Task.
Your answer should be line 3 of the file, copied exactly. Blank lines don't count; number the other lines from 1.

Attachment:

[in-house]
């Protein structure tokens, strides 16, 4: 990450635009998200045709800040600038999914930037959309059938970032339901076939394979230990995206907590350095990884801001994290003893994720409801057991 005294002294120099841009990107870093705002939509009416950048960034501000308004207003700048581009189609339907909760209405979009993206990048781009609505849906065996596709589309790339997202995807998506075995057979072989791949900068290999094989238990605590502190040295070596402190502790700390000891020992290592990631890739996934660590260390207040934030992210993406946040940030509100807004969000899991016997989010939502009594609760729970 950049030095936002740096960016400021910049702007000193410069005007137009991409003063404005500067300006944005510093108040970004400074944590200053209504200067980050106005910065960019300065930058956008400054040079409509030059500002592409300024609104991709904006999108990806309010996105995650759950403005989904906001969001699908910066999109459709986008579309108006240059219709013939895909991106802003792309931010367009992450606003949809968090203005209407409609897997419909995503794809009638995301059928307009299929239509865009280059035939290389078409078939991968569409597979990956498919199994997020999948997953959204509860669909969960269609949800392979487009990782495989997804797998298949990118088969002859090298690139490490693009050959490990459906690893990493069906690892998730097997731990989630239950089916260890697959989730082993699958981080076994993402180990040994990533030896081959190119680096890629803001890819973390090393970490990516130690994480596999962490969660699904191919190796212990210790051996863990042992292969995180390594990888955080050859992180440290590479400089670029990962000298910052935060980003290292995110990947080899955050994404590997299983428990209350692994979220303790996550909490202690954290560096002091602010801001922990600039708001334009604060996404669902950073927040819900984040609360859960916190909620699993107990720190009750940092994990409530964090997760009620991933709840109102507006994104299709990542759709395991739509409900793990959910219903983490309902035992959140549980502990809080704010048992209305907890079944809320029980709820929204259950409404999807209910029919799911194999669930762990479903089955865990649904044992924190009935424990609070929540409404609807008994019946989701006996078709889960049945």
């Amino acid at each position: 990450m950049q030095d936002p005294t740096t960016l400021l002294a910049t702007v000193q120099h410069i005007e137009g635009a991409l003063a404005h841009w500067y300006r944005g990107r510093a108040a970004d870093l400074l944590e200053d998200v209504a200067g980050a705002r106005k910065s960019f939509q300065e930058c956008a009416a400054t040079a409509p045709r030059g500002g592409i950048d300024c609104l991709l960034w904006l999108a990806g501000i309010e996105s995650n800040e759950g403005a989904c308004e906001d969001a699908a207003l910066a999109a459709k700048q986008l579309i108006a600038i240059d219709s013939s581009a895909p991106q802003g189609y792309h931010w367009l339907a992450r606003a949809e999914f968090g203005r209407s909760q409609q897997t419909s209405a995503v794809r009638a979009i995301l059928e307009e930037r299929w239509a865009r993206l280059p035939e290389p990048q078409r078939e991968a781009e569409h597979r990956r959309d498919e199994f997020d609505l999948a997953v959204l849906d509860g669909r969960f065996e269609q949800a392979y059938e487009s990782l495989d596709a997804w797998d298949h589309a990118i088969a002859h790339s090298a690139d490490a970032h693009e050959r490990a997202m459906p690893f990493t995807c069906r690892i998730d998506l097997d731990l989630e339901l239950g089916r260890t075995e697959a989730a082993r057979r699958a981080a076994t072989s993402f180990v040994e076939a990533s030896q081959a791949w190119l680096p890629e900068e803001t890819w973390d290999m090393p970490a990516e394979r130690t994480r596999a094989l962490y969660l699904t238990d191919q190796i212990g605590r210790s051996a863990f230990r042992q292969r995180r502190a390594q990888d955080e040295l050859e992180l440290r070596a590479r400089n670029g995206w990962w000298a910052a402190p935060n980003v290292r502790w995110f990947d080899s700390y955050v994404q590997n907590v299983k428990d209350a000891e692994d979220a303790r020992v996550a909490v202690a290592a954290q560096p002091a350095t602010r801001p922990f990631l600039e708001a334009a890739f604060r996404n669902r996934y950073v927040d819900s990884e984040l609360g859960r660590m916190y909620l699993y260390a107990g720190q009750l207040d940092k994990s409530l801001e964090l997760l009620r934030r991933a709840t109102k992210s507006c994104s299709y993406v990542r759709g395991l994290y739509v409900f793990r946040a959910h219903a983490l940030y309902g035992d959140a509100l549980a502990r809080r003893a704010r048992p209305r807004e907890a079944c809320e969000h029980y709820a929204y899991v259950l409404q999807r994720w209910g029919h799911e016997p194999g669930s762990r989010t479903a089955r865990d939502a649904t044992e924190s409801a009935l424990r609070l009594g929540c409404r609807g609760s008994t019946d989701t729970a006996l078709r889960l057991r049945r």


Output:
């Amino acid at each position: 990450m950049q030095d936002p005294t740096t960016l400021l002294a910049t702007v000193q120099h410069i005007e137009g635009a991409l003063a404005h841009w500067y300006r944005g990107r510093a108040a970004d870093l400074l944590e200053d998200v209504a200067g980050a705002r106005k910065s960019f939509q300065e930058c956008a009416a400054t040079a409509p045709r030059g500002g592409i950048d300024c609104l991709l960034w904006l999108a990806g501000i309010e996105s995650n800040e759950g403005a989904c308004e906001d969001a699908a207003l910066a999109a459709k700048q986008l579309i108006a600038i240059d219709s013939s581009a895909p991106q802003g189609y792309h931010w367009l339907a992450r606003a949809e999914f968090g203005r209407s909760q409609q897997t419909s209405a995503v794809r009638a979009i995301l059928e307009e930037r299929w239509a865009r993206l280059p035939e290389p990048q078409r078939e991968a781009e569409h597979r990956r959309d498919e199994f997020d609505l999948a997953v959204l849906d509860g669909r969960f065996e269609q949800a392979y059938e487009s990782l495989d596709a997804w797998d298949h589309a990118i088969a002859h790339s090298a690139d490490a970032h693009e050959r490990a997202m459906p690893f990493t995807c069906r690892i998730d998506l097997d731990l989630e339901l239950g089916r260890t075995e697959a989730a082993r057979r699958a981080a076994t072989s993402f180990v040994e076939a990533s030896q081959a791949w190119l680096p890629e900068e803001t890819w973390d290999m090393p970490a990516e394979r130690t994480r596999a094989l962490y969660l699904t238990d191919q190796i212990g605590r210790s051996a863990f230990r042992q292969r995180r502190a390594q990888d955080e040295l050859e992180l440290r070596a590479r400089n670029g995206w990962w000298a910052a402190p935060n980003v290292r502790w995110f990947d080899s700390y955050v994404q590997n907590v299983k428990d209350a000891e692994d979220a303790r020992v996550a909490v202690a290592a954290q560096p002091a350095t602010r801001p922990f990631l600039e708001a334009a890739f604060r996404n669902r996934y950073v927040d819900s990884e984040l609360g859960r660590m916190y909620l699993y260390a107990g720190q009750l207040d940092k994990s409530l801001e964090l997760l009620r934030r991933a709840t109102k992210s507006c994104s299709y993406v990542r759709g395991l994290y739509v409900f793990r946040a959910h219903a983490l940030y309902g035992d959140a509100l549980a502990r809080r003893a704010r048992p209305r807004e907890a079944c809320e969000h029980y709820a929204y899991v259950l409404q999807r994720w209910g029919h799911e016997p194999g669930s762990r989010t479903a089955r865990d939502a649904t044992e924190s409801a009935l424990r609070l009594g929540c409404r609807g609760s008994t019946d989701t729970a006996l078709r889960l057991r049945r």